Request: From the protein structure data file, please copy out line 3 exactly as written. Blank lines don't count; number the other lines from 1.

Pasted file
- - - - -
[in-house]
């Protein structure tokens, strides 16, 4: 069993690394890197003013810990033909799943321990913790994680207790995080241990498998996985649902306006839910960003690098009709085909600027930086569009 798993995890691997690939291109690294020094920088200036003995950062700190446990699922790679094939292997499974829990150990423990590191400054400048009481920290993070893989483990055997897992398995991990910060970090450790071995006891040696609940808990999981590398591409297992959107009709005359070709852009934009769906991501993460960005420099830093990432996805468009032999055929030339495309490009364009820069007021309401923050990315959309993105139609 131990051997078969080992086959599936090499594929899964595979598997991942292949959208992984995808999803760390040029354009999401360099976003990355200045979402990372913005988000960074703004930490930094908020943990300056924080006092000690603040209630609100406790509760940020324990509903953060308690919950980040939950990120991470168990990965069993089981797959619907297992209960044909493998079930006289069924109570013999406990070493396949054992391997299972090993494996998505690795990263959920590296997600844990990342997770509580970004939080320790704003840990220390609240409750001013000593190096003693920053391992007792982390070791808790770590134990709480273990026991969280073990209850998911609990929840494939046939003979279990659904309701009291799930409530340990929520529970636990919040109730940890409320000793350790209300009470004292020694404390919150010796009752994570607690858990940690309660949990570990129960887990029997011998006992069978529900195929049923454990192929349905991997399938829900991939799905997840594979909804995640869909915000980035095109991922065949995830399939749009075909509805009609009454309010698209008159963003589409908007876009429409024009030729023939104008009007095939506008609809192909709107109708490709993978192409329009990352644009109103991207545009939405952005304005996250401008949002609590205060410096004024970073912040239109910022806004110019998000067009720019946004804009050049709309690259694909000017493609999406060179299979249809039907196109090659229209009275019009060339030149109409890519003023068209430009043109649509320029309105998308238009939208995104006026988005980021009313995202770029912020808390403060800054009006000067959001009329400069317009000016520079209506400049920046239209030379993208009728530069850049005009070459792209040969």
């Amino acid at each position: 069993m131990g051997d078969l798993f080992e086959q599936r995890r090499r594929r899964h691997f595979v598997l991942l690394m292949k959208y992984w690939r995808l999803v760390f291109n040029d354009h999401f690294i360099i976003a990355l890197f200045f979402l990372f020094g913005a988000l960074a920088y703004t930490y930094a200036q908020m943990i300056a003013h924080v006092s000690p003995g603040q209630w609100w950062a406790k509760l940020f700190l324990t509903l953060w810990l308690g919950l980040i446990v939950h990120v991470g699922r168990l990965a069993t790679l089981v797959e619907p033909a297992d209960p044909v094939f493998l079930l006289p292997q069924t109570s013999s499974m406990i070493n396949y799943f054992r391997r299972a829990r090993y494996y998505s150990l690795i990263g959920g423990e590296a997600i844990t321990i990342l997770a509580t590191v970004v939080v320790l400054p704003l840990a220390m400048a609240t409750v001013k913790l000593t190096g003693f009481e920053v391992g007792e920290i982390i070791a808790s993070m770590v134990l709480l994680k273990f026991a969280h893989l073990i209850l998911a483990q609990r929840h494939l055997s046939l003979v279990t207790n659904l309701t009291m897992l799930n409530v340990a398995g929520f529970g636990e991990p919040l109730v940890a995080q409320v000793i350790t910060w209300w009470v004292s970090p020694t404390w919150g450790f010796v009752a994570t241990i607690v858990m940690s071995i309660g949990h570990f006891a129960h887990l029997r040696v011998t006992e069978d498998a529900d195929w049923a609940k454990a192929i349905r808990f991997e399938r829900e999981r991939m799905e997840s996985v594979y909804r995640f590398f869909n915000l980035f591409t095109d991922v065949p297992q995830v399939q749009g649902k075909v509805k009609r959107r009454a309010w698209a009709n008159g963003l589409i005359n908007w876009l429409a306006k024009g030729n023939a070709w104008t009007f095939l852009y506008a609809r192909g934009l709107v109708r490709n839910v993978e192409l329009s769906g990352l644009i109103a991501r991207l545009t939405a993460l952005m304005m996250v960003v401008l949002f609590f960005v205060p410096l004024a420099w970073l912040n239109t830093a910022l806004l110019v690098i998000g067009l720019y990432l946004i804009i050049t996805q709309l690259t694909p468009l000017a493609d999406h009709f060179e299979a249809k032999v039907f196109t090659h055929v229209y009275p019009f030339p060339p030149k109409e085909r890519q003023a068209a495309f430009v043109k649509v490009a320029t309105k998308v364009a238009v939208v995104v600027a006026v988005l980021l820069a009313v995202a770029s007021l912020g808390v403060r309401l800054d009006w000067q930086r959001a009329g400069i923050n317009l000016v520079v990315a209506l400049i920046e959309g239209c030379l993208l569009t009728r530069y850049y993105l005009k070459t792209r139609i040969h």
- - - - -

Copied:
């Amino acid at each position: 069993m131990g051997d078969l798993f080992e086959q599936r995890r090499r594929r899964h691997f595979v598997l991942l690394m292949k959208y992984w690939r995808l999803v760390f291109n040029d354009h999401f690294i360099i976003a990355l890197f200045f979402l990372f020094g913005a988000l960074a920088y703004t930490y930094a200036q908020m943990i300056a003013h924080v006092s000690p003995g603040q209630w609100w950062a406790k509760l940020f700190l324990t509903l953060w810990l308690g919950l980040i446990v939950h990120v991470g699922r168990l990965a069993t790679l089981v797959e619907p033909a297992d209960p044909v094939f493998l079930l006289p292997q069924t109570s013999s499974m406990i070493n396949y799943f054992r391997r299972a829990r090993y494996y998505s150990l690795i990263g959920g423990e590296a997600i844990t321990i990342l997770a509580t590191v970004v939080v320790l400054p704003l840990a220390m400048a609240t409750v001013k913790l000593t190096g003693f009481e920053v391992g007792e920290i982390i070791a808790s993070m770590v134990l709480l994680k273990f026991a969280h893989l073990i209850l998911a483990q609990r929840h494939l055997s046939l003979v279990t207790n659904l309701t009291m897992l799930n409530v340990a398995g929520f529970g636990e991990p919040l109730v940890a995080q409320v000793i350790t910060w209300w009470v004292s970090p020694t404390w919150g450790f010796v009752a994570t241990i607690v858990m940690s071995i309660g949990h570990f006891a129960h887990l029997r040696v011998t006992e069978d498998a529900d195929w049923a609940k454990a192929i349905r808990f991997e399938r829900e999981r991939m799905e997840s996985v594979y909804r995640f590398f869909n915000l980035f591409t095109d991922v065949p297992q995830v399939q749009g649902k075909v509805k009609r959107r009454a309010w698209a009709n008159g963003l589409i005359n908007w876009l429409a306006k024009g030729n023939a070709w104008t009007f095939l852009y506008a609809r192909g934009l709107v109708r490709n839910v993978e192409l329009s769906g990352l644009i109103a991501r991207l545009t939405a993460l952005m304005m996250v960003v401008l949002f609590f960005v205060p410096l004024a420099w970073l912040n239109t830093a910022l806004l110019v690098i998000g067009l720019y990432l946004i804009i050049t996805q709309l690259t694909p468009l000017a493609d999406h009709f060179e299979a249809k032999v039907f196109t090659h055929v229209y009275p019009f030339p060339p030149k109409e085909r890519q003023a068209a495309f430009v043109k649509v490009a320029t309105k998308v364009a238009v939208v995104v600027a006026v988005l980021l820069a009313v995202a770029s007021l912020g808390v403060r309401l800054d009006w000067q930086r959001a009329g400069i923050n317009l000016v520079v990315a209506l400049i920046e959309g239209c030379l993208l569009t009728r530069y850049y993105l005009k070459t792209r139609i040969h």